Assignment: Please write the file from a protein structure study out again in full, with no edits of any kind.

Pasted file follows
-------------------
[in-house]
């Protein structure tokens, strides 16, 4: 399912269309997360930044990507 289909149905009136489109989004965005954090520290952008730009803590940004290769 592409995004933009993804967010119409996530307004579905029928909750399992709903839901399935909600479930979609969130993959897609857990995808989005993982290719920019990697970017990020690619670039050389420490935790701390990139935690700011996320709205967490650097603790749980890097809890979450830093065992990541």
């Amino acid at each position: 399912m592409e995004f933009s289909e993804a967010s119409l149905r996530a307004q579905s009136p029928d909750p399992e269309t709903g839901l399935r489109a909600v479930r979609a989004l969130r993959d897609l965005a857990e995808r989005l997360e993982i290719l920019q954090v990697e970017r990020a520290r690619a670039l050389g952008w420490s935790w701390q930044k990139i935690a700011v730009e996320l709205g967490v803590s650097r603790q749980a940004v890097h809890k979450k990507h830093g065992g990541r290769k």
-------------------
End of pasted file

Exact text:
[in-house]
């Protein structure tokens, strides 16, 4: 399912269309997360930044990507 289909149905009136489109989004965005954090520290952008730009803590940004290769 592409995004933009993804967010119409996530307004579905029928909750399992709903839901399935909600479930979609969130993959897609857990995808989005993982290719920019990697970017990020690619670039050389420490935790701390990139935690700011996320709205967490650097603790749980890097809890979450830093065992990541």
């Amino acid at each position: 399912m592409e995004f933009s289909e993804a967010s119409l149905r996530a307004q579905s009136p029928d909750p399992e269309t709903g839901l399935r489109a909600v479930r979609a989004l969130r993959d897609l965005a857990e995808r989005l997360e993982i290719l920019q954090v990697e970017r990020a520290r690619a670039l050389g952008w420490s935790w701390q930044k990139i935690a700011v730009e996320l709205g967490v803590s650097r603790q749980a940004v890097h809890k979450k990507h830093g065992g990541r290769k």